The Green New Deal is catching people’s attention now because it is a practical plan to quickly begin to address the problems of a fossil fuel based corporate economy, and the consequences of that including environmental chaos, poverty and hopelessness. Monday over 1,000 young people from the Sunrise Movement which is working for the Green New Deal, flooded Capitol Hill. Around 150 were arrested for peaceful civil disobedience.
On December 7th, Winona LaDuke was interview by Amy Goodman on Democracy NOW! Part of what they talked about was what an Indigenous led Green New Deal would look like. https://www.democracynow.org/2018/12/7/winona_laduke_calls_for_indigenous_led
Meanwhile, incoming Congressmember Alexandria Ocasio-Cortez and other lawmakers are calling for a Green New deal to revolutionize the U.S. economy to combat climate change.
Well, earlier this week, I spoke with climate activist Winona LaDuke, Native American activist with the Ojibwe Nation, executive director of the group Honor the Earth. She lives and works in the White Earth Reservation in northern Minnesota. I began by asking her what an Indigenous Green New Deal would look like.
WINONA LADUKE: Well, indigenous people obviously have a lot of experience with sustainability, a lot of years of it. And so, if you look across the country, it turns out that the windiest places in the country are Indian reservations. For those of us who were at Standing Rock, Class VII wind. You know, one reservation in North Dakota, the Fort Berthold Reservation, has 17,000 times more wind than they could ever use. So, you start hooking those tribes up to the grid, which already crosses our land with some bad dam projects—look at places like the Navajo Nation, with five coal-fired power plants and four coal strip mines; look at their transition to new solar, for instance, the Kayenta Solar Project—and you’ve got kind of like a cornerstone. You know, we could call it energy justice, or we could just call it the enlightened economy—you know, really where we need to go. And then you look at the issues of agriculture.
I mean, you know, so I come from the White Earth Reservation in northern Minnesota, and we have a plan. You know, my plan is—first of all, I’m looking down the barrel of a very big pipeline, which is a $7 billion boondoggle of stranded assets. We’ll talk about that later. But I’m looking down the pipeline, you know, at the barrel of this pipeline, and I’m looking: What could $7 billion do in Minnesota? What could it do to make a New Green Deal?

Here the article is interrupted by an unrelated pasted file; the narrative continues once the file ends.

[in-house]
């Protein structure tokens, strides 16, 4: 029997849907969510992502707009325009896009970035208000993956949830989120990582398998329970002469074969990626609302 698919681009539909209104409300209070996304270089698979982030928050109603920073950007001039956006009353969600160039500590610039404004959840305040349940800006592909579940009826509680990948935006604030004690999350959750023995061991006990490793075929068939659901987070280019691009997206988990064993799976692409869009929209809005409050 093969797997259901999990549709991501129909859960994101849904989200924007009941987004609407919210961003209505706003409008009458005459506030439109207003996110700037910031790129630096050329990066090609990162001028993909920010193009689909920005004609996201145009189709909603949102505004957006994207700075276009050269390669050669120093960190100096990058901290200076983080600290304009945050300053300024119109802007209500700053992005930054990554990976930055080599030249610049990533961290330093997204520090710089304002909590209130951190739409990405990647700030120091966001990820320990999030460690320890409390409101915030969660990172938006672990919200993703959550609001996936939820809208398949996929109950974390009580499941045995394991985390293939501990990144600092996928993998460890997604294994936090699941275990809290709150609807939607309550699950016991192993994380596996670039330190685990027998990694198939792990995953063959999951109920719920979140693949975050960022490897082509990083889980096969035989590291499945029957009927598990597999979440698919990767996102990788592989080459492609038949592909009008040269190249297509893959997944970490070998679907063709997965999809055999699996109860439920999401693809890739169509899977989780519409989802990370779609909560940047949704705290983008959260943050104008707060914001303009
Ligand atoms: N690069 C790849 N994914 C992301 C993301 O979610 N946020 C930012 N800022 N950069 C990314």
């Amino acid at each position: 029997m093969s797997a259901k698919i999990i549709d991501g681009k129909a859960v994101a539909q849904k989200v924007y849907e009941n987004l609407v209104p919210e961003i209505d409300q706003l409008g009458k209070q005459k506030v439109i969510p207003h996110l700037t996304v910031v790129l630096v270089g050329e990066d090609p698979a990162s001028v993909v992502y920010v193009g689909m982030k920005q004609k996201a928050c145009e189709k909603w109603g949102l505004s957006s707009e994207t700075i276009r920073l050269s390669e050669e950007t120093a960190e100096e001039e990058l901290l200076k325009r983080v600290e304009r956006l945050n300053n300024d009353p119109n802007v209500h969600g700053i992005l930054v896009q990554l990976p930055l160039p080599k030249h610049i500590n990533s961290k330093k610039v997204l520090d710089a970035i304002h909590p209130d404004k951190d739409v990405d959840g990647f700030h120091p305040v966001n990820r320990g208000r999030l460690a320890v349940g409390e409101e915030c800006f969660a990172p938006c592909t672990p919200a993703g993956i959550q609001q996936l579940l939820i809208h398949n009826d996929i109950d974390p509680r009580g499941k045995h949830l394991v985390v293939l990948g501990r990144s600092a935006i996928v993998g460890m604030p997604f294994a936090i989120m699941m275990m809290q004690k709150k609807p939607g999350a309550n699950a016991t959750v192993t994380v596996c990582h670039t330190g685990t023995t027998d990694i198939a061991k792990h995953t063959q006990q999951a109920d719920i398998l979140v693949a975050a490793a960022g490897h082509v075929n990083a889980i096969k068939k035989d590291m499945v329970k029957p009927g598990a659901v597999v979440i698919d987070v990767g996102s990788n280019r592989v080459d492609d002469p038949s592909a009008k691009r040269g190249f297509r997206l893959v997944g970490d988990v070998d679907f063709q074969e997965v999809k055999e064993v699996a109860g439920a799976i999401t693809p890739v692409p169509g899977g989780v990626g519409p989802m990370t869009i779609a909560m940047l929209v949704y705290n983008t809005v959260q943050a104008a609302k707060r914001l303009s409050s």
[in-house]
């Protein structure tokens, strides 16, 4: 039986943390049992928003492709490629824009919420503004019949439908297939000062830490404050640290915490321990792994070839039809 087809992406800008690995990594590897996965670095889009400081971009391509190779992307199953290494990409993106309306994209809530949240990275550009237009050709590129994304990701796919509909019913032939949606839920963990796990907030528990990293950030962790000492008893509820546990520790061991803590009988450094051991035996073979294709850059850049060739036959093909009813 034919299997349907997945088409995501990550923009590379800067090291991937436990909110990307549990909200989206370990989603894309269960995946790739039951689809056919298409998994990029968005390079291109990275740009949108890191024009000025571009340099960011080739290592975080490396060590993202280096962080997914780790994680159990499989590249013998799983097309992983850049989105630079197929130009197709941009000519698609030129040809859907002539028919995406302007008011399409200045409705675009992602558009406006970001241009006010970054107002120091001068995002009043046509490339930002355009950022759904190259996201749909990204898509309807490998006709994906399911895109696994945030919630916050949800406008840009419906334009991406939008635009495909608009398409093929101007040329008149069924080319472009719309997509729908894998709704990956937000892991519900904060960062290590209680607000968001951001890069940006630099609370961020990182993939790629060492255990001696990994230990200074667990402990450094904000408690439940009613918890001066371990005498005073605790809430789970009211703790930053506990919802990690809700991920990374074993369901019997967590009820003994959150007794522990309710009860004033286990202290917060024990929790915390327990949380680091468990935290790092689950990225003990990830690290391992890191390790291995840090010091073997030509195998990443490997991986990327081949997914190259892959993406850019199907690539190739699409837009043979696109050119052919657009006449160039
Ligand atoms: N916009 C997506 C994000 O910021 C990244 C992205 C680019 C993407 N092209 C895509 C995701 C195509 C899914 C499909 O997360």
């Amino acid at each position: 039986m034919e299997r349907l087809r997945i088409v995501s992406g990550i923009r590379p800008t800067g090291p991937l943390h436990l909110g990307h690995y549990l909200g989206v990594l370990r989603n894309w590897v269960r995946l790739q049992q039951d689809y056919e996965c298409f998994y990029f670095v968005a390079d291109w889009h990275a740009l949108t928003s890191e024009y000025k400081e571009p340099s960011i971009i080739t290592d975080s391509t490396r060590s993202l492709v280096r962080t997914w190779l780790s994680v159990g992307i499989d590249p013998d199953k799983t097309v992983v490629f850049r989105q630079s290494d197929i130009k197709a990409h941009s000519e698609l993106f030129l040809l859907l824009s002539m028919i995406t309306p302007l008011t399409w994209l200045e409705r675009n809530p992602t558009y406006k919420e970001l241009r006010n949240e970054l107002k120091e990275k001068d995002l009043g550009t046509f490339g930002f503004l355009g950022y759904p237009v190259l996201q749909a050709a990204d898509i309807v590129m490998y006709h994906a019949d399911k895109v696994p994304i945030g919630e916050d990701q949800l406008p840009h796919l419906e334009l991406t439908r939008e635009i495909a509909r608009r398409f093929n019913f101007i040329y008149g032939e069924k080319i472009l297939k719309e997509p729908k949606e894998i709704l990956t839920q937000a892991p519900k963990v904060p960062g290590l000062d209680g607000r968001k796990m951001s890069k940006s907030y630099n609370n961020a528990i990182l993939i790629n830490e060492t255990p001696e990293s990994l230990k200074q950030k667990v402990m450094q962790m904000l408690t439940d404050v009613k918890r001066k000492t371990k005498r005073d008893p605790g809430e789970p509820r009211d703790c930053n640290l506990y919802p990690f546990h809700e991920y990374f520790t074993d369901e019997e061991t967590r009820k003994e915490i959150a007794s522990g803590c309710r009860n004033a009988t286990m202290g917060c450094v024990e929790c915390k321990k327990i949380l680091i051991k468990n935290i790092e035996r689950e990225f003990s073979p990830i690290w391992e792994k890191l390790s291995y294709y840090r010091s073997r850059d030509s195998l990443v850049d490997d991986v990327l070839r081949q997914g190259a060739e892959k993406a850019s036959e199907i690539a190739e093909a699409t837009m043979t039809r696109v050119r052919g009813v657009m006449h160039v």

So, in my territory, for instance, on the Iron Range, there’s a new solar plant that has gone in to make solar photovoltaic panels. And on my reservation, we are just beginning—and in February we should be operational—a solar thermal panel manufacturing facility to make solar thermal panels that you can put on the south side of your house and reduce your heating bill by about 20 percent. We have solar going in at 20 kilowatts and 200-kilowatt projects.
And then we have this larger vision, which, you know, it’s not just renewable energy. It’s efficiency, and then it’s also local foods and the next economy. Our interest in the next economy—I mean, to be honest with you, Amy, I didn’t really like this economy too much. Didn’t work out too well for my people, you know. So the next economy has to be something that reaffirms our relationship to the Earth and gives us a shot. That, to me, looks like a lot of local food, organic food. If you actually went organic in most of your agriculture, and, for instance—I just read an article—if you ate beans, you know, if we just upped the beans and diminished the cattle, you’d end up with sequestering the carbon in the soil. You know, you don’t need some guys to put something in the sky to keep the carbon out of the sky. You need to put it in the soil. And so you need organic agriculture. That’s what we’re doing in my community.
And the other thing that I’m working on is hemp. I have, for three years, been growing industrial hemp. And what I’m interested in is the next textile economy. This country, in the 1980s and the 1990s, offshored all of our textile manufacturing to Asia. And we don’t produce anything in this country. And I am a hemp grower. Hemp has three times the tensile strength of cotton. Hemp doesn’t use all the water, like 5,000 gallons of water for a T-shirt and jeans, doesn’t use all the chemicals. And, in fact, the word “canvas” comes from “cannabis.” And so, what I want to do is to rebuild the hemp industry in Indian country. And I want us at the table, not on the menu. I want us to be in the leadership of this next economy, because we have a lot of territory upon which you can grow hemp. And we can rebuild the light manufacturing industry in this country.